Indie Bookstores, Part XXII

Since Ben is busy in Japan, I’ll have to pick up the slack.

One of the more interesting business conundrums is that of the independent bookstore. The indie bookstore is threatened on all sides–giant chains like Barnes and Noble blanket the landscape. Discounters like Wal-Mart offer books at extremely low prices. And of course, there’s Amazon and a host of online booksellers.

The last time this subject came up, it sparked a lively debate. For the lazy, I’ll post the heart of my own commentary below:

The indie bookstore exists to reflect the personality and biases of its owner. In other words, it judges its own success on non-economic factors. So it is not surprising that in optimizing for non-economic factors, it finds itself unable to compete economically with the capitalistic superstores.

Making money selling books is hard enough. If you priortize things other than making money, what are the chances you’ll actually succeed in turning a profit?

What book lovers want from their indie bookstores is not selection or prices, but an experience. In many ways, a good bookstore is like a fine restaurant. It may not serve as many varieties of food as a Vegas buffet, but you’ll probably place a far higher value on the experience.

The problem is that indie bookstores deliver experiences, but make their money selling books.

The solution is to find a way for indie bookstores to make their money off the experience that they deliver.

Therein lies an interesting business proposition. There is a market for non-commercial, “authentic” experiences. But how do you tap that market without ruining the authenticity?

I’m not sure of the answer, but there may be ways to re-engineer the indie bookstore. Charge membership fees. Partner with complementors that do have a way to make money (like coffee shops). Set up shop as a book expert with a virtual store, by showing people interesting books and then ordering them for the customer online.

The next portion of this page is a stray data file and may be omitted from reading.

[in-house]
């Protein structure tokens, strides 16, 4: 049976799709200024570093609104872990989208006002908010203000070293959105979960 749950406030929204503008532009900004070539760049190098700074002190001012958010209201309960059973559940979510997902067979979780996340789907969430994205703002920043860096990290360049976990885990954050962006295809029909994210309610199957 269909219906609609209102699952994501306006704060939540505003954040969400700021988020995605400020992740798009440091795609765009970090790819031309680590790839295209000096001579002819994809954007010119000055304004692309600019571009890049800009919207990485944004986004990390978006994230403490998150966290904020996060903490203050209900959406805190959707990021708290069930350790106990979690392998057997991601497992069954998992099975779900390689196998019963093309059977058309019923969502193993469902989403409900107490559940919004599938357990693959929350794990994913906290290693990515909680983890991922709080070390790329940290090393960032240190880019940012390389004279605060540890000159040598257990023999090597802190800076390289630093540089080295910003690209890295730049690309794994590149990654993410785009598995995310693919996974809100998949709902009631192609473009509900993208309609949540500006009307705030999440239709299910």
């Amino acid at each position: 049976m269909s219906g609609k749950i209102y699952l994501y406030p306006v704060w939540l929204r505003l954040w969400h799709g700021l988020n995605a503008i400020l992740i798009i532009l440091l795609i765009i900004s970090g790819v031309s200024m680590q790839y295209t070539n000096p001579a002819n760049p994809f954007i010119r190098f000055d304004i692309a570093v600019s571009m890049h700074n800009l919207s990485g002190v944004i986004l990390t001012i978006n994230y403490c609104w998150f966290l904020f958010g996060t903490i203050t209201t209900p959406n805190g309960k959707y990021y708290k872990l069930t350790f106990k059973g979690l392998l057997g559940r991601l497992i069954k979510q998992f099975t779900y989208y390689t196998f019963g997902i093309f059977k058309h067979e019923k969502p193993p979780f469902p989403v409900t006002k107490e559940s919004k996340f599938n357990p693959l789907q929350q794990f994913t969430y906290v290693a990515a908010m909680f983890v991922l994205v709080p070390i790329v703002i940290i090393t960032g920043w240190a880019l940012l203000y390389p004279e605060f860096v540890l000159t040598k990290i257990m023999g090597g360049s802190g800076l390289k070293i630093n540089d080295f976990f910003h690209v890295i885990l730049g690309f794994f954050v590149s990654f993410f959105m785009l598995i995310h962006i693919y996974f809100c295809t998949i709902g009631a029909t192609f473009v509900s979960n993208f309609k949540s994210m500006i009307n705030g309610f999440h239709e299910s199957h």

Once you define the problem differently than “why can’t indie bookstores compete with superstores,” a whole array of possibilities opens up.

Lo and behold, the AP recently ran this story on how independent booksellers are dealing with the realities of the Internet age.

And what are they doing?

But Brent is also part of a growing number of independent bookstore owners refusing to give up. He’s closing his store this month but plans to reopen as a discount book store. Others are luring customers by putting in cafes or opening specialty shops that cater to a specific audience, like mystery lovers. Some are following the lead of public television and selling memberships. Or they’re being saved by investors who can’t bear the idea of losing these local institutions.

There may be life in the indie bookstores yet.

2 thoughts on “Indie Bookstores, Part XXII

  1. Nice find.

    You know, I *have* appreciated the other side of this argument (in support of indie bookstores) since I’ve learned more about the publishing process. Chains have so much power to determine bestsellers!

  2. It’s a dual-edged sword. *If* you’re able to persuade the chain to push you, you’ve got it made. You have to persuade the indies one by one.

    Of course, getting a few indies on your side can help persuade the chain to promote you….

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